Dramatic new video has emerged showing members of an uncontacted Indigenous tribe in Indonesia warning outsiders to stay away, just a few meters from bulldozers destroying their forest.
Campaigners have warned that it shows a human rights catastrophe is unfolding on Halmahera island, where logging and nickel mining operations are now penetrating the rainforest of uncontacted Hongana Manyawa people, risking their genocide.
Survival International’s Director Caroline Pearce said today: “Survival has been campaigning against this potential genocide since last year, and this video is unequivocal proof of what we’ve been saying that the mining operations on Halmahera are now penetrating deep into the rainforest of the Hongana Manyawa.”
Vast areas of rainforest on Halmahera island are due to be logged and then mined for nickel. Companies including Tesla are investing billions in Indonesia’s plan to become a major nickel producer for the electric car battery market. French, German, Indonesian and Chinese companies are involved in mining in Halmahera.
In the video, two uncontacted Hongana Manyawa men make clear that they don’t want the outsiders to come any further. The bulldozer drivers then rev up their machines in response, apparently causing the men to flee.
After watching the video, an Indigenous person from a neighboring tribe on Halmahera, who did not want to be named, said: “Please stop looting, ruining and destroying the forest which is the home of the Hongana Manyawa.”
An estimated 300 to 500 uncontacted Hongana Manyawa people live in the forested interior of Halmahera. Huge areas of their territory have been allocated to mining companies, and in many areas the excavators are already at work.
Weda Bay Nickel (WBN) – a company partly owned by French mining company Eramet – has an enormous mining concession on the island which overlaps with uncontacted Hongana Manyawa territories. WBN began mining in 2019 and now operates the largest nickel mine in the world. German chemical company BASF is planning to partner with Eramet to build a refining complex in Halmahera. This video was filmed near the WBN concession.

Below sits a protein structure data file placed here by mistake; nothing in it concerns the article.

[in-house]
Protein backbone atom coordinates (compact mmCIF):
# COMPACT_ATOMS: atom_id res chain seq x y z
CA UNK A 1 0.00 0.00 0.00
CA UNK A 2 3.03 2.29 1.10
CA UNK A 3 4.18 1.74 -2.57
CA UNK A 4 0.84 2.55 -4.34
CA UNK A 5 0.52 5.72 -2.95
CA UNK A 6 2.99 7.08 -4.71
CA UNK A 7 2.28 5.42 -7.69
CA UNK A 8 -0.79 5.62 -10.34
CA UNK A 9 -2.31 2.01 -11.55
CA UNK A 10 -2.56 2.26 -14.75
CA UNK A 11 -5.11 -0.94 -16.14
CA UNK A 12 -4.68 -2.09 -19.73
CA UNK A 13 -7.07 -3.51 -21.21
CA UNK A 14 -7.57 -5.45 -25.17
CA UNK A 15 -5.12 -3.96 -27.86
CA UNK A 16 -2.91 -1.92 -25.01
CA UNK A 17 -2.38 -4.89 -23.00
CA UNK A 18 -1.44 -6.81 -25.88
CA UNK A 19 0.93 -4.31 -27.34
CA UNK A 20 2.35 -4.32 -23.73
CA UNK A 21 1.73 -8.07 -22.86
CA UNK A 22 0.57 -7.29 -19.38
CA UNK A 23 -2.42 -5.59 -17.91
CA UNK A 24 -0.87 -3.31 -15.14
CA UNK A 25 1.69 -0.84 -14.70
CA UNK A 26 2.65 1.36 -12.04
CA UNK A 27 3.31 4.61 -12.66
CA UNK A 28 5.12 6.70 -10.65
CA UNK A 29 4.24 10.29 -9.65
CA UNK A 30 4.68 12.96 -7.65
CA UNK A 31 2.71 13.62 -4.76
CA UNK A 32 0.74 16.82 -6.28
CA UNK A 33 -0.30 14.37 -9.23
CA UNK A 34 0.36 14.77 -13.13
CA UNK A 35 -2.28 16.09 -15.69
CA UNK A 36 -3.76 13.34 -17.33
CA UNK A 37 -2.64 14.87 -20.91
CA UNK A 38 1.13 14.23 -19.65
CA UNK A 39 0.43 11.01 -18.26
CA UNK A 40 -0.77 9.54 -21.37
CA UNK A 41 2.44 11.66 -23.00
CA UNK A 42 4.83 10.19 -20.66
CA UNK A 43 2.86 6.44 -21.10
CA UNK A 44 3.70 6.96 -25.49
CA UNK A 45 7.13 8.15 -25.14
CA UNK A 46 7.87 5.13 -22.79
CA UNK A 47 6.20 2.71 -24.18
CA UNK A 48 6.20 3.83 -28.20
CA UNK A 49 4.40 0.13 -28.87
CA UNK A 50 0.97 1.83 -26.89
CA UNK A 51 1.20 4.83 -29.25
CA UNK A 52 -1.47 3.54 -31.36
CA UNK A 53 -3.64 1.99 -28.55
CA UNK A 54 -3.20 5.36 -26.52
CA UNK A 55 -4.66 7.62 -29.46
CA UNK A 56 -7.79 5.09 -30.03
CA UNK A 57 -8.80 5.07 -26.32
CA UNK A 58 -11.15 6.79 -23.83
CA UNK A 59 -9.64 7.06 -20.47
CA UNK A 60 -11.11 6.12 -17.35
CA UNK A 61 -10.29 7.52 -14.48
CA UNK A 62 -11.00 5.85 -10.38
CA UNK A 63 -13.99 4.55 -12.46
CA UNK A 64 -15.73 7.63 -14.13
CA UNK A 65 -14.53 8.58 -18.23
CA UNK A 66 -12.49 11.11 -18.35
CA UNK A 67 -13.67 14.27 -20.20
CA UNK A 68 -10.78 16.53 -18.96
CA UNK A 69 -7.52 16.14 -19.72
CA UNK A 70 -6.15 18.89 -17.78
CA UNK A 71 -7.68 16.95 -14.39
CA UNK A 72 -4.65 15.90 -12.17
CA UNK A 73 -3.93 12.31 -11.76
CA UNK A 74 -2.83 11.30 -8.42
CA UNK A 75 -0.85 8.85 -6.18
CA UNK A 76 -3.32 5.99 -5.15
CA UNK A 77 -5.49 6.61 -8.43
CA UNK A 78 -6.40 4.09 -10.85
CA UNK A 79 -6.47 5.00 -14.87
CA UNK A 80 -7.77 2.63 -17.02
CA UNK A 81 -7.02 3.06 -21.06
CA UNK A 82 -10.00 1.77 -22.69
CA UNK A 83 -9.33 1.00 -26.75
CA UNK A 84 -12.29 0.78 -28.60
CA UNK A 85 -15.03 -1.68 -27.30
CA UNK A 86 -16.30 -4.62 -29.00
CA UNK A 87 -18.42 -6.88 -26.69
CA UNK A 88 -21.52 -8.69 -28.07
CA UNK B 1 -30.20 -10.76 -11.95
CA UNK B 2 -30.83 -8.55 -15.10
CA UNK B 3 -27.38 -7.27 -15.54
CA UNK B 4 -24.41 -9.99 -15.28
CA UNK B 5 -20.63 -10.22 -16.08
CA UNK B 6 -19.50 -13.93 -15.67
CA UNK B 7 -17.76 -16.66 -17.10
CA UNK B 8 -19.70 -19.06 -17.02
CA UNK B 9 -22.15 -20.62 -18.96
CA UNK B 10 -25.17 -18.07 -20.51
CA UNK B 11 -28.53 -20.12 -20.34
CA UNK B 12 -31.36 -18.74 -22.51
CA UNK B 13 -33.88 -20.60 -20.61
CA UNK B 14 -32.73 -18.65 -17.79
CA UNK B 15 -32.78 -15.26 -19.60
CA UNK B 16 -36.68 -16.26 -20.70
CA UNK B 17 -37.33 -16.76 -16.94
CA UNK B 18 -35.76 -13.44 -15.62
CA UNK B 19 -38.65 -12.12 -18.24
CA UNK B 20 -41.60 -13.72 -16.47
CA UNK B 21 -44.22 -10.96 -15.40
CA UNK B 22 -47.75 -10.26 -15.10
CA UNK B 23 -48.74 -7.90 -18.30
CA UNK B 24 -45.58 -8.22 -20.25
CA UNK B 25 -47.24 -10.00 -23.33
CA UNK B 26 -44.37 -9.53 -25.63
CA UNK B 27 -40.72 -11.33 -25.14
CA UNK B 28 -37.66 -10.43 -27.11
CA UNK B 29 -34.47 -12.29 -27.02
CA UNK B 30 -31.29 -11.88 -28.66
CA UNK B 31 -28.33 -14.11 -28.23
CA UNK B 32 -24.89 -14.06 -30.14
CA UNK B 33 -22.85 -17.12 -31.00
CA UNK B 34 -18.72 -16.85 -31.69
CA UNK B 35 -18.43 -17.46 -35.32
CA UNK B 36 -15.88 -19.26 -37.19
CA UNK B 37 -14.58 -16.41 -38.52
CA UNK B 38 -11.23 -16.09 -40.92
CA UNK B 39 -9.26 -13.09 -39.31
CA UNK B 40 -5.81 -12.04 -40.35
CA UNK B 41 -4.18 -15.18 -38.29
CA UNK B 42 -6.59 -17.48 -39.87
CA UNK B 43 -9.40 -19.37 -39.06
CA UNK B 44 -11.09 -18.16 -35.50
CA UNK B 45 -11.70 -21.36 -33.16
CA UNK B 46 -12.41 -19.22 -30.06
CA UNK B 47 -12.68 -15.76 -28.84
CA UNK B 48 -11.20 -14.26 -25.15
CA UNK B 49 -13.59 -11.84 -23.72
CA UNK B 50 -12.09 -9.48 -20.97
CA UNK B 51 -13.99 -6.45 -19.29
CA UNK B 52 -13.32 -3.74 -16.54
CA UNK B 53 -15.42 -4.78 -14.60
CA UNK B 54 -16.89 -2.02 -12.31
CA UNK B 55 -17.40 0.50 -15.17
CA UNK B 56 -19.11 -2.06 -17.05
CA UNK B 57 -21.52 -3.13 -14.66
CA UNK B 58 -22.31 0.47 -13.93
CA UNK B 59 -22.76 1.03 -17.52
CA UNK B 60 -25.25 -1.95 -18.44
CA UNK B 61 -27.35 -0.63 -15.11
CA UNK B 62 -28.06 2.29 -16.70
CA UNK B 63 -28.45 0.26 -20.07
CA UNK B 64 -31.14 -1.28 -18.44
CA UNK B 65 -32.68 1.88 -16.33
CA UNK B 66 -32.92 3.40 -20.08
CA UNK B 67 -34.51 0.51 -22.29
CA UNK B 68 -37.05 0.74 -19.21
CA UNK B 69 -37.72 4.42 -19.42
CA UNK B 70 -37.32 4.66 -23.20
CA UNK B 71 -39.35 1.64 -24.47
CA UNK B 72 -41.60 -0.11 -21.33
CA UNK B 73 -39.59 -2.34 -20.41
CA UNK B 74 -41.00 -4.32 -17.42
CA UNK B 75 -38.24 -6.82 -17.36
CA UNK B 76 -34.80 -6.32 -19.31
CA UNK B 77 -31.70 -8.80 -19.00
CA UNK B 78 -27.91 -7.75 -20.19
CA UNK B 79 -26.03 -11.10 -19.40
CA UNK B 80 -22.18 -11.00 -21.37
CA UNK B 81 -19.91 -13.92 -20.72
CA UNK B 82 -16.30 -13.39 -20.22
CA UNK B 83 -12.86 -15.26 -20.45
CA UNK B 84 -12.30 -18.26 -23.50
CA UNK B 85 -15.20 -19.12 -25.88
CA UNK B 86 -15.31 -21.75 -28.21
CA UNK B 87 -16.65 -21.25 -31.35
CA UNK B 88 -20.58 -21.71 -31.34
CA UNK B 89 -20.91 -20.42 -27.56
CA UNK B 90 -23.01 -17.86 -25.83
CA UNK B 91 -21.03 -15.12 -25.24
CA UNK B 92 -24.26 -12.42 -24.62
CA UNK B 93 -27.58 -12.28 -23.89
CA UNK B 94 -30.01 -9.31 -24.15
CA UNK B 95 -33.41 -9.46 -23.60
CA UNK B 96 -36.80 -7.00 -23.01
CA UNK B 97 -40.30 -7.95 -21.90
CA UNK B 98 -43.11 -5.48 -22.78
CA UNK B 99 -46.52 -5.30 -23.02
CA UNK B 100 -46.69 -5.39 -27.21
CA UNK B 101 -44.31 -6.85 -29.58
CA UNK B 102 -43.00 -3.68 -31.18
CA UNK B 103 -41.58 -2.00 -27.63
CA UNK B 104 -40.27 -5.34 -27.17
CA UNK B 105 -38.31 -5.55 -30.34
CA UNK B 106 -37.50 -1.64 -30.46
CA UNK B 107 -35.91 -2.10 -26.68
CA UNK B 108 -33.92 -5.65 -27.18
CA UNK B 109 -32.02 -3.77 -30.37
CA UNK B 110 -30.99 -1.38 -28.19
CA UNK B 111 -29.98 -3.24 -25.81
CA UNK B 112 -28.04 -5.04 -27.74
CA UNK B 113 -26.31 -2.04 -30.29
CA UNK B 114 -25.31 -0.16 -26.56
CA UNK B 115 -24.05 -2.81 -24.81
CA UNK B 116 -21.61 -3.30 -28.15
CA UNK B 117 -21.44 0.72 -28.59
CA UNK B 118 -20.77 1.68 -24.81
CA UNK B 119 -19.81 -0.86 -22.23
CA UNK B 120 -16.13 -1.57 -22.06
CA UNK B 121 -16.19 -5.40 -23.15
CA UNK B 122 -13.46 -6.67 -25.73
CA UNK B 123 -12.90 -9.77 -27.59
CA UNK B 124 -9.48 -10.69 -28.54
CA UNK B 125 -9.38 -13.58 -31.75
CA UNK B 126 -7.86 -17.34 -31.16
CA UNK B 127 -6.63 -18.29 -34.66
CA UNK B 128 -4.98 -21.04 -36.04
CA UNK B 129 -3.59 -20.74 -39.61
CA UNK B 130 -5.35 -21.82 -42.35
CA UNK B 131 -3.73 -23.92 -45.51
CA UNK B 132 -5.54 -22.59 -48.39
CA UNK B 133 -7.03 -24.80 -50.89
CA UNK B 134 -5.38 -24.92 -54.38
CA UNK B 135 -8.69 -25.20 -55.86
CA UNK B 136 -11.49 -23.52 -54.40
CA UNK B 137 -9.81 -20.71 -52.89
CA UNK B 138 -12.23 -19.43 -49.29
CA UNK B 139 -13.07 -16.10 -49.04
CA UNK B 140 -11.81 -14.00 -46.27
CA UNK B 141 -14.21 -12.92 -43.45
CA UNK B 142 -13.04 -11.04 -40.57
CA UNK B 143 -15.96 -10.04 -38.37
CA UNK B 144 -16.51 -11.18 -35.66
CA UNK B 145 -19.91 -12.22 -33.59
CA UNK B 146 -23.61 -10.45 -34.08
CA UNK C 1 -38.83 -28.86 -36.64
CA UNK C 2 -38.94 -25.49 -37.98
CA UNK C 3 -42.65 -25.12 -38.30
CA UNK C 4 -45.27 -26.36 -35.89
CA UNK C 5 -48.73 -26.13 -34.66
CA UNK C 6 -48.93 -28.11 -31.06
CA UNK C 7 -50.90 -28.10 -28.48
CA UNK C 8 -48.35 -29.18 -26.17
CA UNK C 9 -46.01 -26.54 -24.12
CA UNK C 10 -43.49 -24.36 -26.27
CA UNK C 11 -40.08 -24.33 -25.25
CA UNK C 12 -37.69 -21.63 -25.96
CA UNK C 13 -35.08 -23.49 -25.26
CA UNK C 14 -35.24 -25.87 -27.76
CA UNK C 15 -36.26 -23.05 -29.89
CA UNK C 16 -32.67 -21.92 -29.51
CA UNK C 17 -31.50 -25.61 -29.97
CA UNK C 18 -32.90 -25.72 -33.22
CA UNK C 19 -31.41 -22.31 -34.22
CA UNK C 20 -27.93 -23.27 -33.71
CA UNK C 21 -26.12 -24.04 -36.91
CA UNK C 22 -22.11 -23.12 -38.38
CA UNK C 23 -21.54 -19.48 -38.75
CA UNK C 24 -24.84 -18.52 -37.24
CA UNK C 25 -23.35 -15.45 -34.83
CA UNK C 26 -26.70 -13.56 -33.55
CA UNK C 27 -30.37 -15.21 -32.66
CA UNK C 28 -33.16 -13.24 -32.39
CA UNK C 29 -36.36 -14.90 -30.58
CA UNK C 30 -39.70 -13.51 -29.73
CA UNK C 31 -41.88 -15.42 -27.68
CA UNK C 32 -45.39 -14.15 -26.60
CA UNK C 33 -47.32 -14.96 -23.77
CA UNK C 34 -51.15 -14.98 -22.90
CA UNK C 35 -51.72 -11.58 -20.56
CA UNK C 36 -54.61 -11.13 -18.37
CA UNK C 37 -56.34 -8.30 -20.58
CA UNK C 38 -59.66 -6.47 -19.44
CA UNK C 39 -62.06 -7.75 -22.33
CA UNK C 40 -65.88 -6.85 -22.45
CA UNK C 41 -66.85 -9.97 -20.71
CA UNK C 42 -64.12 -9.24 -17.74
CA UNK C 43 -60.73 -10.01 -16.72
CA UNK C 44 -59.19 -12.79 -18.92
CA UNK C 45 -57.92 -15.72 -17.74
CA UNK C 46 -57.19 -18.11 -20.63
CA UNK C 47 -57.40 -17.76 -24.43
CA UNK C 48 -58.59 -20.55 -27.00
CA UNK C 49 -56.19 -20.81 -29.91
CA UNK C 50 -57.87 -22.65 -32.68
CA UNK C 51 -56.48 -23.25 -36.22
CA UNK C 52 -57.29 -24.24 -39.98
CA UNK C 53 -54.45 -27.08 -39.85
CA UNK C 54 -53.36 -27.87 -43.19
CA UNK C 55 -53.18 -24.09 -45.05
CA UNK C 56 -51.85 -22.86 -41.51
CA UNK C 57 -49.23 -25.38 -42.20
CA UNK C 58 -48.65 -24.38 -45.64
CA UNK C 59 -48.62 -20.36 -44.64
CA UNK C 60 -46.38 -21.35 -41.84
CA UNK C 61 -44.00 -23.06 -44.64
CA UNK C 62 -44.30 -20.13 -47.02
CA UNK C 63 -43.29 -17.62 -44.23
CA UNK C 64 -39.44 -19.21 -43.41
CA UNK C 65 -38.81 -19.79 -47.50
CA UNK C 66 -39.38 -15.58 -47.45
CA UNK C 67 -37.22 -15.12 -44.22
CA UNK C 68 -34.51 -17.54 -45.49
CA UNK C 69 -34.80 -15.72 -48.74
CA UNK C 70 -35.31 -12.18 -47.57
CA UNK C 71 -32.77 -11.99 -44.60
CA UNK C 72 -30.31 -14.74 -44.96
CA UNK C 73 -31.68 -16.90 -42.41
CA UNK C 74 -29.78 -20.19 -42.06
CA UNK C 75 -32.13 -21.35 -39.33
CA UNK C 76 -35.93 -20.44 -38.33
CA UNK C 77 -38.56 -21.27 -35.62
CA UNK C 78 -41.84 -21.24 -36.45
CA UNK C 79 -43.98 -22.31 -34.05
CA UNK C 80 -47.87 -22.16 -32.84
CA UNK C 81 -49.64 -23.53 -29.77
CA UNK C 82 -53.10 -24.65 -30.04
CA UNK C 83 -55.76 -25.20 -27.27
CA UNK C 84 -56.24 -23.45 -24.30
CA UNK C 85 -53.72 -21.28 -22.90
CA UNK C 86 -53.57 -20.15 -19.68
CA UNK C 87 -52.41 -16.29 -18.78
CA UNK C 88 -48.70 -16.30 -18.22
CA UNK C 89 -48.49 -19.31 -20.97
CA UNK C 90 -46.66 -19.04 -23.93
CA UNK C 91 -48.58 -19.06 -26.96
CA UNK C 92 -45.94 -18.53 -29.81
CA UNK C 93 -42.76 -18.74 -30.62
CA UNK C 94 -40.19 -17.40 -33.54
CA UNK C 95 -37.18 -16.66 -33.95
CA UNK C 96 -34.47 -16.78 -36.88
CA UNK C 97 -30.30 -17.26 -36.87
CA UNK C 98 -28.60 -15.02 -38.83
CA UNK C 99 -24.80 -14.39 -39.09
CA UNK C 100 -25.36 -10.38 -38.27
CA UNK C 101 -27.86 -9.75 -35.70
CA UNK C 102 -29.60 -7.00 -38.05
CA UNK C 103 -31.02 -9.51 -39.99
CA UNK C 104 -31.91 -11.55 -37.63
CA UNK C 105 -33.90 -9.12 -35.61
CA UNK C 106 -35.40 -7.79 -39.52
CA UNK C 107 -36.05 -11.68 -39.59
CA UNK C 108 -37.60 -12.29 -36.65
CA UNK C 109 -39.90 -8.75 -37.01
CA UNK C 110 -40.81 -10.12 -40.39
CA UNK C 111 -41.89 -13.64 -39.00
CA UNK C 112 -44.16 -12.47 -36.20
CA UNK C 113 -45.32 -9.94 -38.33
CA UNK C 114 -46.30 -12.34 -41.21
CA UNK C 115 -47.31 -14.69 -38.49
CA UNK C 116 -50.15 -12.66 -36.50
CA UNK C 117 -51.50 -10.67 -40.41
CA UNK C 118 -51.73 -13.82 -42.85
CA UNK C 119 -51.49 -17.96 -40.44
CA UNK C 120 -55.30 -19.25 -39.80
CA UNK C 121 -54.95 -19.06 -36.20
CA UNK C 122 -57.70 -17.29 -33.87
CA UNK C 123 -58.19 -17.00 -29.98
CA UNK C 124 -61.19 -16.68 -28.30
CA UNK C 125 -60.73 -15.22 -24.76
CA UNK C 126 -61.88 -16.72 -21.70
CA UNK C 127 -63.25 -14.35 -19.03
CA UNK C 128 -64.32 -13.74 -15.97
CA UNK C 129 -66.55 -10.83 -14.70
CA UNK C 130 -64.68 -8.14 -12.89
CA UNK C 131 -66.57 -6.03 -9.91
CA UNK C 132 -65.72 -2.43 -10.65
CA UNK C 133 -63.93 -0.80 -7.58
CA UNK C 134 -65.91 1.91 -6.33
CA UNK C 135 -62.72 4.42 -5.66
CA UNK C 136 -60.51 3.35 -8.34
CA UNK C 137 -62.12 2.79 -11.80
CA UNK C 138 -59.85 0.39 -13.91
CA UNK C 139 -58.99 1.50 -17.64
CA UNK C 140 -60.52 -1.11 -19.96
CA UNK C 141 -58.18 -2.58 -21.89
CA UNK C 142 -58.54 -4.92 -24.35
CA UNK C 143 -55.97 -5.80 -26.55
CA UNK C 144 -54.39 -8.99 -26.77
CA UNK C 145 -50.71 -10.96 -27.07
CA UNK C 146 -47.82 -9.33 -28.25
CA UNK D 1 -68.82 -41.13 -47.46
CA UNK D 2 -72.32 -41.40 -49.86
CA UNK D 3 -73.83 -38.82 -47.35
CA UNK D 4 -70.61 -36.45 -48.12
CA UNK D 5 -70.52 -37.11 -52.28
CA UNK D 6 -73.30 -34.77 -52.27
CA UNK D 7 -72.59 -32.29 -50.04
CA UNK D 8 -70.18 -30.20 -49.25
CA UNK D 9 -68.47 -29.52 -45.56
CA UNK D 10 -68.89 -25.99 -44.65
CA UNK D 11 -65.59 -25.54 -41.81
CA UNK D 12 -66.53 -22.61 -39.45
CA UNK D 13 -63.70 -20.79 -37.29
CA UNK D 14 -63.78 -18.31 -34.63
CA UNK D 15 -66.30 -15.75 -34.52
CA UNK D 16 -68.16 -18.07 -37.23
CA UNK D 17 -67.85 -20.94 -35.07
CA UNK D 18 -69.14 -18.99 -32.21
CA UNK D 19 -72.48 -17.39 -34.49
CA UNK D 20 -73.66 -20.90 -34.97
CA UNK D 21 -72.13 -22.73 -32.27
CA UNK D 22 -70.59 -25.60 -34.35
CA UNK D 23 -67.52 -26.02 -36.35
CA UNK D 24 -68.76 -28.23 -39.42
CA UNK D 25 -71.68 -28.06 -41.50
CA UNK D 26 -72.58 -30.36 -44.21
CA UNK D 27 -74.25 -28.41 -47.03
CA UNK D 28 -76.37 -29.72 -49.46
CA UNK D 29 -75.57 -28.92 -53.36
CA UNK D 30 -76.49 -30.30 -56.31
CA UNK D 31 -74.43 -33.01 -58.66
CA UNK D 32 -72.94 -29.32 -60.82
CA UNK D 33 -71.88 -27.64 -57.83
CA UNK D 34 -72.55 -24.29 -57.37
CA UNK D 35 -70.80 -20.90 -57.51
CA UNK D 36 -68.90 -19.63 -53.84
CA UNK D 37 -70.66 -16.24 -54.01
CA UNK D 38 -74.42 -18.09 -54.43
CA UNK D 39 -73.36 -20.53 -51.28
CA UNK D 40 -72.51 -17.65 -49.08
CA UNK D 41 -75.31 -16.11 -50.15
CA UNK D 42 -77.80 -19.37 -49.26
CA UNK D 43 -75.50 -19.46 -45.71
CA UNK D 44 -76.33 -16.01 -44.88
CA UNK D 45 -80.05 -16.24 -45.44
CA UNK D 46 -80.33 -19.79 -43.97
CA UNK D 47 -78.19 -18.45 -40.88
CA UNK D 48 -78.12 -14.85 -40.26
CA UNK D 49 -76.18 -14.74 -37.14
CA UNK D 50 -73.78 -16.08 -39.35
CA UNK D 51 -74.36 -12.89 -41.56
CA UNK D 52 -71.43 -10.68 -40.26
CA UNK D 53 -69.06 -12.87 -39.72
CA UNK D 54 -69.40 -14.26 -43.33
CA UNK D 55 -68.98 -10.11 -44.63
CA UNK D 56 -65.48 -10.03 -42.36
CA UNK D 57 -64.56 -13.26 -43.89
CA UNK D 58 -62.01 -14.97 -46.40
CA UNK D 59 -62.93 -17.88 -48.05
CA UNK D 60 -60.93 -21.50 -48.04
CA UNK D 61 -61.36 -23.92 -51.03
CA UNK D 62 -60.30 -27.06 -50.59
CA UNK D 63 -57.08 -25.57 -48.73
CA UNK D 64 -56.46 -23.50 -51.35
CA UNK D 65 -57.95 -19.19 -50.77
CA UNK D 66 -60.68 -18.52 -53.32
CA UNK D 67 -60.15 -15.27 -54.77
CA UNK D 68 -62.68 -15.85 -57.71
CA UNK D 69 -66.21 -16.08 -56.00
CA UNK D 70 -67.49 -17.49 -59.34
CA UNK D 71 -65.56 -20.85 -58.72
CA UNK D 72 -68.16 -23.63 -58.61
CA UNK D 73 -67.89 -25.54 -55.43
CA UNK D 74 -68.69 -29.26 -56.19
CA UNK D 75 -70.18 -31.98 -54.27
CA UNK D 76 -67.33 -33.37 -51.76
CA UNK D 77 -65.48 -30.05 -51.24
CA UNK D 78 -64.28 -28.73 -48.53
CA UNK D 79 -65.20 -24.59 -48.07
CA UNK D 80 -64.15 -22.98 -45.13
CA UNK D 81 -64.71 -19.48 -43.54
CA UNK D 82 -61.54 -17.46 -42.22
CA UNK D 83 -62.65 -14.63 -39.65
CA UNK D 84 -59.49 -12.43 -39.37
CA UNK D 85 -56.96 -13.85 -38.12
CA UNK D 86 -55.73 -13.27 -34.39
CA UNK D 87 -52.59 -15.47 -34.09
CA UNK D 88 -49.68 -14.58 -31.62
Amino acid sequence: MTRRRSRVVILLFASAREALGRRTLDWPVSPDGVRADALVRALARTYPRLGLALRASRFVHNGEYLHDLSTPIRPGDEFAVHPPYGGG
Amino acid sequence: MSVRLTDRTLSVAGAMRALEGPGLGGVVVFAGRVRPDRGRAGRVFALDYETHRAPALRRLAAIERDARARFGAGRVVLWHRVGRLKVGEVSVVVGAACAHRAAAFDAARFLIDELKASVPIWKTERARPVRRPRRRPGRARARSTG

The Halmahera rainforests are usually logged before being mined for nickel. The destruction of the Hongana Manyawa’s land is illegal under international law, which says that the Free, Prior and Informed Consent of the Hongana Manyawa is needed for any industrial project on their territory.
Survival International’s Director Caroline Pearce said today: “This video documents a human rights catastrophe unfolding. It shows that the logging and mining operations on Halmahera are invading deep into the rainforests of the Hongana Manyawa.
“For many months, Survival has been warning Eramet, BASF and the electric car companies which need nickel for their batteries that continued mining in this area will destroy the uncontacted Hongana Manyawa, just as similar projects have destroyed other uncontacted peoples in other parts of the world. If they continue after seeing this video, it would be an act of stunning and brutal disregard both for international law and for human life.
“These mining companies should stay out of the Hongana Manyawa’s land, period. We call upon the Indonesian government to urgently recognize and protect the Hongana Manyawa’s territory.”
Source: Survival International